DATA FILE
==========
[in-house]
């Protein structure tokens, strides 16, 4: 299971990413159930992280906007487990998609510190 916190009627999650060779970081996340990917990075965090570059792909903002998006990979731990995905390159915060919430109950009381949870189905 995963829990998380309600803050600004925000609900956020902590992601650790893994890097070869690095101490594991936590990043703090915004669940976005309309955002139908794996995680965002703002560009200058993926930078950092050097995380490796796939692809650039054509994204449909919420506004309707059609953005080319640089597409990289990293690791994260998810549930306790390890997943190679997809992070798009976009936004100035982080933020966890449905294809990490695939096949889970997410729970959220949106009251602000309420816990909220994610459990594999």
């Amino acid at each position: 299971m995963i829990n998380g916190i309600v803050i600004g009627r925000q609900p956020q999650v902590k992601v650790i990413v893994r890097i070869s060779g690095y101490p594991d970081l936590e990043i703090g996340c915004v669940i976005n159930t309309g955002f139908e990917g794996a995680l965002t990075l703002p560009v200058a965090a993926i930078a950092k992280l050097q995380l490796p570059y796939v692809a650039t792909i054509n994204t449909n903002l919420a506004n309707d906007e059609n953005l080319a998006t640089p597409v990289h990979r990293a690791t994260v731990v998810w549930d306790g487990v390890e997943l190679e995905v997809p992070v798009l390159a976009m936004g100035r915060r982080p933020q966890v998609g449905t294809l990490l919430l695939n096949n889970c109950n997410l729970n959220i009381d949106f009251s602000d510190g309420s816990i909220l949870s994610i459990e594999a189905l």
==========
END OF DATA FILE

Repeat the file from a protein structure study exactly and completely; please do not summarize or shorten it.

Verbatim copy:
[in-house]
């Protein structure tokens, strides 16, 4: 299971990413159930992280906007487990998609510190 916190009627999650060779970081996340990917990075965090570059792909903002998006990979731990995905390159915060919430109950009381949870189905 995963829990998380309600803050600004925000609900956020902590992601650790893994890097070869690095101490594991936590990043703090915004669940976005309309955002139908794996995680965002703002560009200058993926930078950092050097995380490796796939692809650039054509994204449909919420506004309707059609953005080319640089597409990289990293690791994260998810549930306790390890997943190679997809992070798009976009936004100035982080933020966890449905294809990490695939096949889970997410729970959220949106009251602000309420816990909220994610459990594999």
């Amino acid at each position: 299971m995963i829990n998380g916190i309600v803050i600004g009627r925000q609900p956020q999650v902590k992601v650790i990413v893994r890097i070869s060779g690095y101490p594991d970081l936590e990043i703090g996340c915004v669940i976005n159930t309309g955002f139908e990917g794996a995680l965002t990075l703002p560009v200058a965090a993926i930078a950092k992280l050097q995380l490796p570059y796939v692809a650039t792909i054509n994204t449909n903002l919420a506004n309707d906007e059609n953005l080319a998006t640089p597409v990289h990979r990293a690791t994260v731990v998810w549930d306790g487990v390890e997943l190679e995905v997809p992070v798009l390159a976009m936004g100035r915060r982080p933020q966890v998609g449905t294809l990490l919430l695939n096949n889970c109950n997410l729970n959220i009381d949106f009251s602000d510190g309420s816990i909220l949870s994610i459990e594999a189905l």